Simpson - Cancer secretome, extracellular communication, exosome and extracellular vesicle biology
Professor Richard Simpson
Professor, College of Science, Health and Engineering
Cell-cell communication is a fundamental physiological process that relies on the sending and receiving of signals. This process may involve direct contact between adjoining cells, or the release of secreted molecules. Recently, extracellular vesicles (EVs) emanating from cells have been recognized to play a key role in cell-cell communication at both paracrine and systemic levels. EVs comprise shed microvesicles (sMVs), apoptotic bodies and exosomes which differ based on their mechanism of biogenesis and size; of these, exosomes have been most widely studied. Exosomes are ~40–100 nm EVs released from a multitude of cell types that perform pleiotropic extracellular functions within the extracellular microenvironment. These functions include intrinsic and extrinsic signaling, immunological modulation, and horizontal transfer of proteins, lipids and genetic material (miRNA/mRNA/DNA) to recipient cells. The focus of our research is to utilize an integrated proteomic/genomic strategy directed towards understanding the role of the extracellular environment (specifically, EVs) in cancer progression. We utilize various in vitro and in vivo cancer/EMT models, and techniques including lipophilic-cell/EV-labelling, cell sorting, state-of-the-art fluorescence microscopy, western immunoblotting, mass spectrometry-based protein profiling for discovery and targeted strategies, and miR/mRNA/lncRNA profiling and qRT-PCR validation. We are a well-established group comprising several PhD and post-doctoral fellows.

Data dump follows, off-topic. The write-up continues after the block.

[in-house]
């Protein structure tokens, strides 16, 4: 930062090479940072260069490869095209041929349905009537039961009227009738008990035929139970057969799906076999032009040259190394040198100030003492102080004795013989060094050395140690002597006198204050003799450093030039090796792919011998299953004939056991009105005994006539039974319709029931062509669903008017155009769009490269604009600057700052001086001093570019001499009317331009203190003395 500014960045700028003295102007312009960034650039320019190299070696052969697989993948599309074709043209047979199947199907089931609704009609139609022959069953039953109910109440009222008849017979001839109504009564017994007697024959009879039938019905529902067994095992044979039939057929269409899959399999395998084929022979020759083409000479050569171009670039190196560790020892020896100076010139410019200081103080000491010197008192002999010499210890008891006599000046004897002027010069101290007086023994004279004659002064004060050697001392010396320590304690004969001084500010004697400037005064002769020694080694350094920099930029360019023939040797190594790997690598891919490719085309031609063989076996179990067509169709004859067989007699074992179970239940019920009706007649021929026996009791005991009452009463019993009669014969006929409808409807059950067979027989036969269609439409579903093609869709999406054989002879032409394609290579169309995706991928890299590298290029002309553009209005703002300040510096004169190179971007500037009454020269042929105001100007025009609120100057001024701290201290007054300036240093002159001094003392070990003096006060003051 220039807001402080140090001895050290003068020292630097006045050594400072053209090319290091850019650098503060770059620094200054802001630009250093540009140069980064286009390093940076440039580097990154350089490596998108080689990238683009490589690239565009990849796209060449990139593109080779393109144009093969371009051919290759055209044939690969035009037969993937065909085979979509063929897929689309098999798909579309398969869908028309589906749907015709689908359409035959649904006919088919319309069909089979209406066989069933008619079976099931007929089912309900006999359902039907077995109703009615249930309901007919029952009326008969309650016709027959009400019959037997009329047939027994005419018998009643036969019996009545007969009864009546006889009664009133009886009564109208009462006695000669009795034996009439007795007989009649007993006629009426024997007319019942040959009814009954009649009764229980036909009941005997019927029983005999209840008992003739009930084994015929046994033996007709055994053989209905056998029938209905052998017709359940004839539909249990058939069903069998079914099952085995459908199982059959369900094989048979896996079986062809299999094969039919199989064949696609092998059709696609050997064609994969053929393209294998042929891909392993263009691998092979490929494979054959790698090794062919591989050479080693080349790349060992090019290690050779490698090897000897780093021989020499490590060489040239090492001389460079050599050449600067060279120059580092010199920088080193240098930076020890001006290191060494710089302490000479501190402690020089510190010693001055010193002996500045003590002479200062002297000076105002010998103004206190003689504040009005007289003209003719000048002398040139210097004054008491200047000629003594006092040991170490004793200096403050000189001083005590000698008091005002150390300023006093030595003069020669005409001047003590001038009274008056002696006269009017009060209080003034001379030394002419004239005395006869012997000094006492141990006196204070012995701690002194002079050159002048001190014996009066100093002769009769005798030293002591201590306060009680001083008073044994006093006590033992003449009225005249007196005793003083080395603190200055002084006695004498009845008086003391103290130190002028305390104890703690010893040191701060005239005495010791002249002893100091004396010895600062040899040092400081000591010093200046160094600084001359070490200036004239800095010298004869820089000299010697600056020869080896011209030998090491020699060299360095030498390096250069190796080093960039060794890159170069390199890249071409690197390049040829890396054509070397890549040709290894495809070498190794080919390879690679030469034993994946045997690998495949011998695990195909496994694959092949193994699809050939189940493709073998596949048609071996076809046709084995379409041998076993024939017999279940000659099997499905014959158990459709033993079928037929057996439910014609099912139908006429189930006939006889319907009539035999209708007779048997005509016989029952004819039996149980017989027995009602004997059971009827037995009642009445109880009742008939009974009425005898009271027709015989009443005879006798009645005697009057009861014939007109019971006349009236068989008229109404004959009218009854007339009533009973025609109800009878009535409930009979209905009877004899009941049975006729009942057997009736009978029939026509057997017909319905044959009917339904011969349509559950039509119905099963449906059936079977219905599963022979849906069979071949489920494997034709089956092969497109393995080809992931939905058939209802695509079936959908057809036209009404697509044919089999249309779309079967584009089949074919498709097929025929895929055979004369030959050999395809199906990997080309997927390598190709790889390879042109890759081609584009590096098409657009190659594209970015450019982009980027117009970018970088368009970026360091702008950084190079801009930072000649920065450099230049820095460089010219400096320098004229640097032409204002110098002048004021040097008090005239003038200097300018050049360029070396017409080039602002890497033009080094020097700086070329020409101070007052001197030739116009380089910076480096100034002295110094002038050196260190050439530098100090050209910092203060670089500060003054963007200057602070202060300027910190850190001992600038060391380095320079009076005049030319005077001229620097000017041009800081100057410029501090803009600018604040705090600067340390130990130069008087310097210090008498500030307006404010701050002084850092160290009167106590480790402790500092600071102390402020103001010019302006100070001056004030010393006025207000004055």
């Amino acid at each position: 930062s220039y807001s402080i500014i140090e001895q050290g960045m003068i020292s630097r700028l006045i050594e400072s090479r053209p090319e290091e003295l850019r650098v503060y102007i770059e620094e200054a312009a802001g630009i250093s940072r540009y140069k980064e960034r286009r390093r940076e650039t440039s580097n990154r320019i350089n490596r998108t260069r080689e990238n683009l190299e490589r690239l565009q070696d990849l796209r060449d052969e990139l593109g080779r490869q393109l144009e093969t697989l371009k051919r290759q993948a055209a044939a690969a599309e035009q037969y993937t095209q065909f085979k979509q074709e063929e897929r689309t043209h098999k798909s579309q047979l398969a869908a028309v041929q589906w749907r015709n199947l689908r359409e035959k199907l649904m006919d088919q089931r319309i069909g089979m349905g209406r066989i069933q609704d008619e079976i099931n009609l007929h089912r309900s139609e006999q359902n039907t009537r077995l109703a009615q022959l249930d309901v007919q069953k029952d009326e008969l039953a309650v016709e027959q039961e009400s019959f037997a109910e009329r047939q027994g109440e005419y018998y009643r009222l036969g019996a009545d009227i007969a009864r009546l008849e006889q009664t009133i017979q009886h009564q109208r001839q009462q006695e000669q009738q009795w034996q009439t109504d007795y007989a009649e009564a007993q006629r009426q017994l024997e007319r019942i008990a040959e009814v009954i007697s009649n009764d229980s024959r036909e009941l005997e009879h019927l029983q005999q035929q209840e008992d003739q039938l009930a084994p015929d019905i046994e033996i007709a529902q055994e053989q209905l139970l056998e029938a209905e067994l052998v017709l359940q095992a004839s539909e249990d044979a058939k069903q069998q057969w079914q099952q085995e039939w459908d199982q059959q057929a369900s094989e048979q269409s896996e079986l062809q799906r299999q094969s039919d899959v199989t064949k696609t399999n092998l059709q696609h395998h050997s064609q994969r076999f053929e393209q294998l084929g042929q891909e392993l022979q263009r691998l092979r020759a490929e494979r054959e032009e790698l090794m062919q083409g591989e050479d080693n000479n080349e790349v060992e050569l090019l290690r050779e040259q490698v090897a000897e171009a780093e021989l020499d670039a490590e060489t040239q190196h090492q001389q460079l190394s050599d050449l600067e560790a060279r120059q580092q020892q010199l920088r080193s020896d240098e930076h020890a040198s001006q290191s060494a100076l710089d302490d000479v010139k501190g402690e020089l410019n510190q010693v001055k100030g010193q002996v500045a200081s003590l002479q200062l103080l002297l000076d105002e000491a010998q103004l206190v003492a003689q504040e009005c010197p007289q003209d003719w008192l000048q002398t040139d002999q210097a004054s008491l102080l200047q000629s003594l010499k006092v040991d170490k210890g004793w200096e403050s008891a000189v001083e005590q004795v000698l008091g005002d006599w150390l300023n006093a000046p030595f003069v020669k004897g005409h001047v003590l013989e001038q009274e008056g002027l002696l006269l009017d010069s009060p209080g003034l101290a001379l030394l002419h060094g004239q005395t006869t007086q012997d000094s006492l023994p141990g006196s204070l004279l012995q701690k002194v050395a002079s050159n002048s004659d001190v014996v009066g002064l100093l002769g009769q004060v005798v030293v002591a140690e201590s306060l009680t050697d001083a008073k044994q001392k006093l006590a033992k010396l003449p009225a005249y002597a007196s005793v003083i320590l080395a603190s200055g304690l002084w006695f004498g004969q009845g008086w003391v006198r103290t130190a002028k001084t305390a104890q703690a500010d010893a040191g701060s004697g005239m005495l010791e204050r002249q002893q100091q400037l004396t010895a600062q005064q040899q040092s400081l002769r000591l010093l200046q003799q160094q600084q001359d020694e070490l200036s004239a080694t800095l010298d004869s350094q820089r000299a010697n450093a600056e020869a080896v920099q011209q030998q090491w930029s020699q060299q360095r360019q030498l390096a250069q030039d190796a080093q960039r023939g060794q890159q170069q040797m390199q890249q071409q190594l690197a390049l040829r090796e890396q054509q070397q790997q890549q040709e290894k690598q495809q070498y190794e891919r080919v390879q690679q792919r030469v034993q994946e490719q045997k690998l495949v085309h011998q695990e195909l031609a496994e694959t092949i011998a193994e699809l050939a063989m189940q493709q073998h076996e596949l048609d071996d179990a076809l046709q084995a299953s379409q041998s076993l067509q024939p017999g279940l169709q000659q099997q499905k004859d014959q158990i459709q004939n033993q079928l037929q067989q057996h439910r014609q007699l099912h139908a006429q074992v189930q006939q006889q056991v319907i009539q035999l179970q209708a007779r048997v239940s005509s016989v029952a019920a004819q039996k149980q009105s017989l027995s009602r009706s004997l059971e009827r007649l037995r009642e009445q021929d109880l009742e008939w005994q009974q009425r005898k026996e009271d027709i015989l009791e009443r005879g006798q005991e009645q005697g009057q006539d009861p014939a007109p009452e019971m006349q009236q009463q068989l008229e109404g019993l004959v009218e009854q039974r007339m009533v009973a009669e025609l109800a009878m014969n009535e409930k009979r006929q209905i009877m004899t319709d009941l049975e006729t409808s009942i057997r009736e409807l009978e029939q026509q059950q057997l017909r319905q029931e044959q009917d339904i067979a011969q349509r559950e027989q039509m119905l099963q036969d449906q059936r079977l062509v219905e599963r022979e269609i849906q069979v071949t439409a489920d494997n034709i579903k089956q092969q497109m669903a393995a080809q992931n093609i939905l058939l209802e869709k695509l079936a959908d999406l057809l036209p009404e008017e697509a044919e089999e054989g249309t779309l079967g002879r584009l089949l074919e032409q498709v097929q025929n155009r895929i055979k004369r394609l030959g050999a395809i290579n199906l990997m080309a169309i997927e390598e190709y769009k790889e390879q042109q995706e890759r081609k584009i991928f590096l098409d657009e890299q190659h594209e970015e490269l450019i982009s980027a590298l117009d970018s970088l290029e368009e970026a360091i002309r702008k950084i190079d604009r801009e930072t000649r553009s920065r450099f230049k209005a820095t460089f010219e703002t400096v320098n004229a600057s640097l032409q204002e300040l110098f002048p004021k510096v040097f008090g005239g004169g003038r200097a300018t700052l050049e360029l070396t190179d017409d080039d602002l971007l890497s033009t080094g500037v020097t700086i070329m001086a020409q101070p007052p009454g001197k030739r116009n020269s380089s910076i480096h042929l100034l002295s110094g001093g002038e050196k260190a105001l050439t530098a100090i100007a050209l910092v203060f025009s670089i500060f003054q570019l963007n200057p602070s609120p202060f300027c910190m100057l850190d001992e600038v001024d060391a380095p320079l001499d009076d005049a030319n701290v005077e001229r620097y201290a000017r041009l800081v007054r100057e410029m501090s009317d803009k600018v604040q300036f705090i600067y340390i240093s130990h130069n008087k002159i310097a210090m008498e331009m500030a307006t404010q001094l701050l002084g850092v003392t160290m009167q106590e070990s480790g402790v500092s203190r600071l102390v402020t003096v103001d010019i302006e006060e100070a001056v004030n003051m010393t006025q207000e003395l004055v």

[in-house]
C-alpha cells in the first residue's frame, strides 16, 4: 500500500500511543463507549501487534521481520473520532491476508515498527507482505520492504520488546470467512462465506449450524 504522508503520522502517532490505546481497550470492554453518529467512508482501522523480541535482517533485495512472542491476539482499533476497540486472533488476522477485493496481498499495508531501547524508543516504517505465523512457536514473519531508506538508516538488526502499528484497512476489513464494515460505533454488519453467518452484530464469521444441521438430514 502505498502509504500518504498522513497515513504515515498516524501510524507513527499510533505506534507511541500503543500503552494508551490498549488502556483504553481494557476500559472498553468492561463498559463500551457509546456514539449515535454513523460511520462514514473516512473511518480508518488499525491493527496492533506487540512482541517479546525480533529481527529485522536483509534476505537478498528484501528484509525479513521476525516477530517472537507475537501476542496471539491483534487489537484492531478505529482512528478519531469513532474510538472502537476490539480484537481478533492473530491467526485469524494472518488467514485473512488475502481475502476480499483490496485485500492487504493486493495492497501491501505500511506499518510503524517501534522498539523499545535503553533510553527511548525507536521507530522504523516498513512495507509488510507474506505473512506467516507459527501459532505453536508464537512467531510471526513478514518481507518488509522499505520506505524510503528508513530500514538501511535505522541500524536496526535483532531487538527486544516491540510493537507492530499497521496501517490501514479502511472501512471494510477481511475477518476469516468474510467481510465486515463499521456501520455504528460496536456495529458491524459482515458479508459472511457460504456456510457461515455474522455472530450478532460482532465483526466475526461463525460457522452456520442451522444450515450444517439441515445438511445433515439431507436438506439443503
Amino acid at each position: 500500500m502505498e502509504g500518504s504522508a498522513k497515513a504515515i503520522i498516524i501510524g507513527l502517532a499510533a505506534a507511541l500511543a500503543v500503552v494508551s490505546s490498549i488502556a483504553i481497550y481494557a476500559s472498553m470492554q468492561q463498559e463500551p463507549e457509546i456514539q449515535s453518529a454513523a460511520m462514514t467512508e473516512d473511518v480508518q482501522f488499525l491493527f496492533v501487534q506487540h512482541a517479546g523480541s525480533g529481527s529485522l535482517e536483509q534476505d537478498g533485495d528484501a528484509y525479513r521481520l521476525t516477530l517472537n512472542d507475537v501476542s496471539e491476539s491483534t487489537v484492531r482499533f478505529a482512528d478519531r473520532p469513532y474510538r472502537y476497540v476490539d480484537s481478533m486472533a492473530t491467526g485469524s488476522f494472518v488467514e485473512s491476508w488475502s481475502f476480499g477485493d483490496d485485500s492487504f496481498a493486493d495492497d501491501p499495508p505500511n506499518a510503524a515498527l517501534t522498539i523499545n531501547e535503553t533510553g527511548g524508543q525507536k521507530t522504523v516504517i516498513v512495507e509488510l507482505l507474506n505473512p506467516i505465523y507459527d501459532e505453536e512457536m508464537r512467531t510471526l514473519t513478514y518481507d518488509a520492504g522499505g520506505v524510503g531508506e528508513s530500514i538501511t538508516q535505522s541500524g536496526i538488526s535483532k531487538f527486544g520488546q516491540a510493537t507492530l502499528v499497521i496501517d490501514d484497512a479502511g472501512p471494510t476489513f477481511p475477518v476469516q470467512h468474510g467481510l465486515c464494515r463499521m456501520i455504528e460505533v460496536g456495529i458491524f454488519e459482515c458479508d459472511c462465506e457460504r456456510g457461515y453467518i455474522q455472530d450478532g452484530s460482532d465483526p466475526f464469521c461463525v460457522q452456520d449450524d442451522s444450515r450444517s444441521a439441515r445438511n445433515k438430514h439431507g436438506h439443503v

Research projects include understanding exosome biogenesis (sorting, trafficking); understanding distinct populations of extracellular vesicles (exosome, shed microvesicles) (cancer cells, biofluids); identifying mechanisms of recipient cell update/internalization; investigating functional contribution of extracellular vesicles in EMT and cancer progression (in vitro and in vivo); characterise secretome (soluble-secreted proteins) from metastatic human cancers to establish and identify molecular differences that contribute to cancer progression; identify molecular differences in cell surface proteins (including protein complexes) between extracellular vesicle subtypes; isolate, biochemically characterize, and functionally investigate EV protein complexes.